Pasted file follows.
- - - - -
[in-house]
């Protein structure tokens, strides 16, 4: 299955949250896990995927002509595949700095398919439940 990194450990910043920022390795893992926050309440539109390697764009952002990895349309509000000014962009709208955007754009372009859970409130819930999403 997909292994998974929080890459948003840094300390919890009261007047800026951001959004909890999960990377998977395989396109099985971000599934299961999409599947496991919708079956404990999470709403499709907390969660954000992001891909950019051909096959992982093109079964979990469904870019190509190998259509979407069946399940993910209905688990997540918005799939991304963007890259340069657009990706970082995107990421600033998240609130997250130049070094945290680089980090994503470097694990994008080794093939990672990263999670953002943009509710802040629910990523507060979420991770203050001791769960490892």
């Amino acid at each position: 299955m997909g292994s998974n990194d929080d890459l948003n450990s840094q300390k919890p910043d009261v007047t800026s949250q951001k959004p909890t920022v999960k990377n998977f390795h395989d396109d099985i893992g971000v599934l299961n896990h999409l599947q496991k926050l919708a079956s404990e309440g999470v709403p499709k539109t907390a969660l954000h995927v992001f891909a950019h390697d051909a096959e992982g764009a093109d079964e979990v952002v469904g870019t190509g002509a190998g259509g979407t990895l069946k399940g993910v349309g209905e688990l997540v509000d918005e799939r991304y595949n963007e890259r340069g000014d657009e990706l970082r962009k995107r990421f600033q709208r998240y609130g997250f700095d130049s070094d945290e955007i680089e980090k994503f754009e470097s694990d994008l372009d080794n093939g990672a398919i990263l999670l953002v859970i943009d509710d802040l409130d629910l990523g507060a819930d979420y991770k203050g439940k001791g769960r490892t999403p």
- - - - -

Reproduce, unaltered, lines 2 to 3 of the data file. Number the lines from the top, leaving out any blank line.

């Protein structure tokens, strides 16, 4: 299955949250896990995927002509595949700095398919439940 990194450990910043920022390795893992926050309440539109390697764009952002990895349309509000000014962009709208955007754009372009859970409130819930999403 997909292994998974929080890459948003840094300390919890009261007047800026951001959004909890999960990377998977395989396109099985971000599934299961999409599947496991919708079956404990999470709403499709907390969660954000992001891909950019051909096959992982093109079964979990469904870019190509190998259509979407069946399940993910209905688990997540918005799939991304963007890259340069657009990706970082995107990421600033998240609130997250130049070094945290680089980090994503470097694990994008080794093939990672990263999670953002943009509710802040629910990523507060979420991770203050001791769960490892």
């Amino acid at each position: 299955m997909g292994s998974n990194d929080d890459l948003n450990s840094q300390k919890p910043d009261v007047t800026s949250q951001k959004p909890t920022v999960k990377n998977f390795h395989d396109d099985i893992g971000v599934l299961n896990h999409l599947q496991k926050l919708a079956s404990e309440g999470v709403p499709k539109t907390a969660l954000h995927v992001f891909a950019h390697d051909a096959e992982g764009a093109d079964e979990v952002v469904g870019t190509g002509a190998g259509g979407t990895l069946k399940g993910v349309g209905e688990l997540v509000d918005e799939r991304y595949n963007e890259r340069g000014d657009e990706l970082r962009k995107r990421f600033q709208r998240y609130g997250f700095d130049s070094d945290e955007i680089e980090k994503f754009e470097s694990d994008l372009d080794n093939g990672a398919i990263l999670l953002v859970i943009d509710d802040l409130d629910l990523g507060a819930d979420y991770k203050g439940k001791g769960r490892t999403p």